Last week, Boris Johnson’s Tory government deported 17 people to Jamaica, due to past crimes for which jail time had already been served. Many of these people have lived in Britain for their entire lives; they have families and children here; and have not set foot in their newly-enforced country of residence since childhood.
This was a vindictive, hypocritical and blatantly racist ruling. It is part of an attempt by the Johnson administration to stir up nationalist and anti-immigrant sentiments in order to shore up its shaky position.
In addition to the 17 people eventually deported, a further 25 were taken off the flight at the 11th hour as a result of a court order. This originated over concerns that these individuals had not been given adequate legal counsel before the government attempted to ship them abroad. The Home Office is already taking steps to appeal against this court order, however.
The deportations have been met with an outcry from Labour politicians (including leadership contender Rebecca Long-Bailey), trade unionists (including Zita Holbourne of PCS), and the public. Many are pointing out the similarities between these recent events and the Windrush scandal last year, which also saw decades-long residents of the UK booted out of the country, or left fighting to remain.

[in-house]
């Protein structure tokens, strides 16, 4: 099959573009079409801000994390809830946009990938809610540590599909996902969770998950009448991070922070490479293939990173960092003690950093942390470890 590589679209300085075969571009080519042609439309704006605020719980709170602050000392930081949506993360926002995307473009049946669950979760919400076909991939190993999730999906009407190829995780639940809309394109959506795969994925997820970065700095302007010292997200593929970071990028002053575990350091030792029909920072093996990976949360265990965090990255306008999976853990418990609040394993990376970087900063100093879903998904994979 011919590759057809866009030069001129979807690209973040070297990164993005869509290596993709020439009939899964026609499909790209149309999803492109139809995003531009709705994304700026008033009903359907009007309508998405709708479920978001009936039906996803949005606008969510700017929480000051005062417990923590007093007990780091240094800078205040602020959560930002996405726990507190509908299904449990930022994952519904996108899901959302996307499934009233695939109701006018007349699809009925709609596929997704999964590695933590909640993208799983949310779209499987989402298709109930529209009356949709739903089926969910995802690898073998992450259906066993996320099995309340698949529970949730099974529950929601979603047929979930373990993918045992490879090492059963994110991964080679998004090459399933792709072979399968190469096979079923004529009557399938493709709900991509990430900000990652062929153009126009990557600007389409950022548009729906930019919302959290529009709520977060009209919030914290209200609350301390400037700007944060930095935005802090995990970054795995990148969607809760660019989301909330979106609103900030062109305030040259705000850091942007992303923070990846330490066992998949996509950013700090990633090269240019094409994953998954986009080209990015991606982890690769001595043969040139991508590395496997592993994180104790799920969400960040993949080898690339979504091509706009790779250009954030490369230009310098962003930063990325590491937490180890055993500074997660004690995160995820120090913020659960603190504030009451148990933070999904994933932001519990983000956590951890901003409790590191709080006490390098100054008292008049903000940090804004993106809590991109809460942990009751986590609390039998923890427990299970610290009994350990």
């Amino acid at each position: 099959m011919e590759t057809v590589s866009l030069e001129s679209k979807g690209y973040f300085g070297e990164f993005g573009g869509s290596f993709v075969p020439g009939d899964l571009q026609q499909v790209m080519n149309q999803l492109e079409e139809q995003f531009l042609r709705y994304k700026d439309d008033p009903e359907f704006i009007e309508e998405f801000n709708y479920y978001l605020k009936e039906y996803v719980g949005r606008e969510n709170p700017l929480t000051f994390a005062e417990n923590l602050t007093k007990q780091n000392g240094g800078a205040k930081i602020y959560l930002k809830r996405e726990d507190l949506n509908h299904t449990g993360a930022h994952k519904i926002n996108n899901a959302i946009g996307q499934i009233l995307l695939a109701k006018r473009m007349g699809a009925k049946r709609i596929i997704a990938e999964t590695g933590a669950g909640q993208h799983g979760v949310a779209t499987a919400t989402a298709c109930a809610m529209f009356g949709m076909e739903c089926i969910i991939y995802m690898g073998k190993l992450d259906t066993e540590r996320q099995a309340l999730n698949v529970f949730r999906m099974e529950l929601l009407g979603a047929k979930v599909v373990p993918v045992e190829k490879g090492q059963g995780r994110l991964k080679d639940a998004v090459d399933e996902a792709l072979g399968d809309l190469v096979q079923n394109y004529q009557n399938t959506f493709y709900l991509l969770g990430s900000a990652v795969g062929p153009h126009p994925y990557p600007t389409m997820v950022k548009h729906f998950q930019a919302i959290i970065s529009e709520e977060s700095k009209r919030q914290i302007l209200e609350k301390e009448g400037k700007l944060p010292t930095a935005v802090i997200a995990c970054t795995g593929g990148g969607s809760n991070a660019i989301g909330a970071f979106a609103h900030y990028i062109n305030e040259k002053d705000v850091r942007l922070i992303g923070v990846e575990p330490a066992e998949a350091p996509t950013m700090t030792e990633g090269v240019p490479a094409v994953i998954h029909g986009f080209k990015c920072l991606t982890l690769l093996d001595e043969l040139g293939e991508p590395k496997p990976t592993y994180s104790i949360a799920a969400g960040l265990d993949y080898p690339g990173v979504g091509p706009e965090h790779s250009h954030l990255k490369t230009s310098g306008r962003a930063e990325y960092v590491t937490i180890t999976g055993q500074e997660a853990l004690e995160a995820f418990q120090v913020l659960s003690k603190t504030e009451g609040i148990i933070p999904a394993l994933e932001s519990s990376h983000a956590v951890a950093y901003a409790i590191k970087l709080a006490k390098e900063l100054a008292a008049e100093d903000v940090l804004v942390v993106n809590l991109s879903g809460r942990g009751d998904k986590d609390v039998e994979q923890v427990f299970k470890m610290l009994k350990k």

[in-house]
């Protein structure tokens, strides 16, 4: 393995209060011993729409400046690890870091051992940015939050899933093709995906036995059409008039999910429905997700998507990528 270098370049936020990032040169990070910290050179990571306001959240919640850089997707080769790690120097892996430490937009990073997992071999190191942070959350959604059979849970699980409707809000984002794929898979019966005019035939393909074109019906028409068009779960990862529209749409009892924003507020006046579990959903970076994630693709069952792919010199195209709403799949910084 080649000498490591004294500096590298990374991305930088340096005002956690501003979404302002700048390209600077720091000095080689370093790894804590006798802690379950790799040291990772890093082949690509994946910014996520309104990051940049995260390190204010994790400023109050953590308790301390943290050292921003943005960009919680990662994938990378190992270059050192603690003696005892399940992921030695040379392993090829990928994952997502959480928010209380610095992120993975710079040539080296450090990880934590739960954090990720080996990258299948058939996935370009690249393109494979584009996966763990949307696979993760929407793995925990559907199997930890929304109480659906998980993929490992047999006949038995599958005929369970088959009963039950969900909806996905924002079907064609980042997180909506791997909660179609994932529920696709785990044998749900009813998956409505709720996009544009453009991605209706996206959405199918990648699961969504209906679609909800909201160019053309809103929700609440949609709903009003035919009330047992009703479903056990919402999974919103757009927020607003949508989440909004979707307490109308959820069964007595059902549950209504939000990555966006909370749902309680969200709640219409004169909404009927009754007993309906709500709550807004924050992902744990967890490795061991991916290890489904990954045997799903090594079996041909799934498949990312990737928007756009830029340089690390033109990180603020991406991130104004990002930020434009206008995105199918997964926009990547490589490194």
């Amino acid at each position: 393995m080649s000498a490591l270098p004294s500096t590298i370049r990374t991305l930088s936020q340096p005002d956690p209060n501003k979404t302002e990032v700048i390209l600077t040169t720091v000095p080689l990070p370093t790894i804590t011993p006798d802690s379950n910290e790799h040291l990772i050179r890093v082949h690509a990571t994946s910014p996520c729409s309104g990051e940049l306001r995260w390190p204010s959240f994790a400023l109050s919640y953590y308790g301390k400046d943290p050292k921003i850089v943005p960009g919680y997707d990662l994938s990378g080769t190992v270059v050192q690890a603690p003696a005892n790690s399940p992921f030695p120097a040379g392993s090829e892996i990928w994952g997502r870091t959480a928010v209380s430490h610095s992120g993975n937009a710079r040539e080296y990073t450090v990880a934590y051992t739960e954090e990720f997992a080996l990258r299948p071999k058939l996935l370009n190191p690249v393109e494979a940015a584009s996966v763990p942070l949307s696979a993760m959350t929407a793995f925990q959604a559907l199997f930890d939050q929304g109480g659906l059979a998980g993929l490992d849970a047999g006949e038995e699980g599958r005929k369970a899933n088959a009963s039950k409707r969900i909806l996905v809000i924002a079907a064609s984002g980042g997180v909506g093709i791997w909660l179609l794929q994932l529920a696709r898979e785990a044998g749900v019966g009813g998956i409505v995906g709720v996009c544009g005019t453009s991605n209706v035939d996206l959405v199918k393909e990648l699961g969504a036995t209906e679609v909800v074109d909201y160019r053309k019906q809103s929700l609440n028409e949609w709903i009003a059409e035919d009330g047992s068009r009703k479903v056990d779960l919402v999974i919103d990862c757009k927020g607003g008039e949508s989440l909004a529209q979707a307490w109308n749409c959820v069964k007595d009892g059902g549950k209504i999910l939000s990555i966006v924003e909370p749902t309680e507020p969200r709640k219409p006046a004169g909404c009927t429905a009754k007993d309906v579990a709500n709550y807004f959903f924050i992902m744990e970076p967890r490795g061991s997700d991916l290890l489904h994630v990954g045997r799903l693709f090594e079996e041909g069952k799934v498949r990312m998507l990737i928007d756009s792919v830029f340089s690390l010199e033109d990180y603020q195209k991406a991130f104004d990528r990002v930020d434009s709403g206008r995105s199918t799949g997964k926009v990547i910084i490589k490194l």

The heartlessness shown towards the Windrush generation by Theresa May - whose schedule was famously too “full” to attend a meeting on the scandal with representatives from former colonies in the Caribbean - and this latest outrage from the Johnson government show a continuingly callous attitude from the Tories towards minorities and migrant communities.
The report on the Windrush scandal - supposed to have been released on 31 March last year, and then delayed until September - has still not emerged. One wonders what skeletons lie within.
These incidents are not isolated events, but are part of a general hardening of Tory policy towards migrants.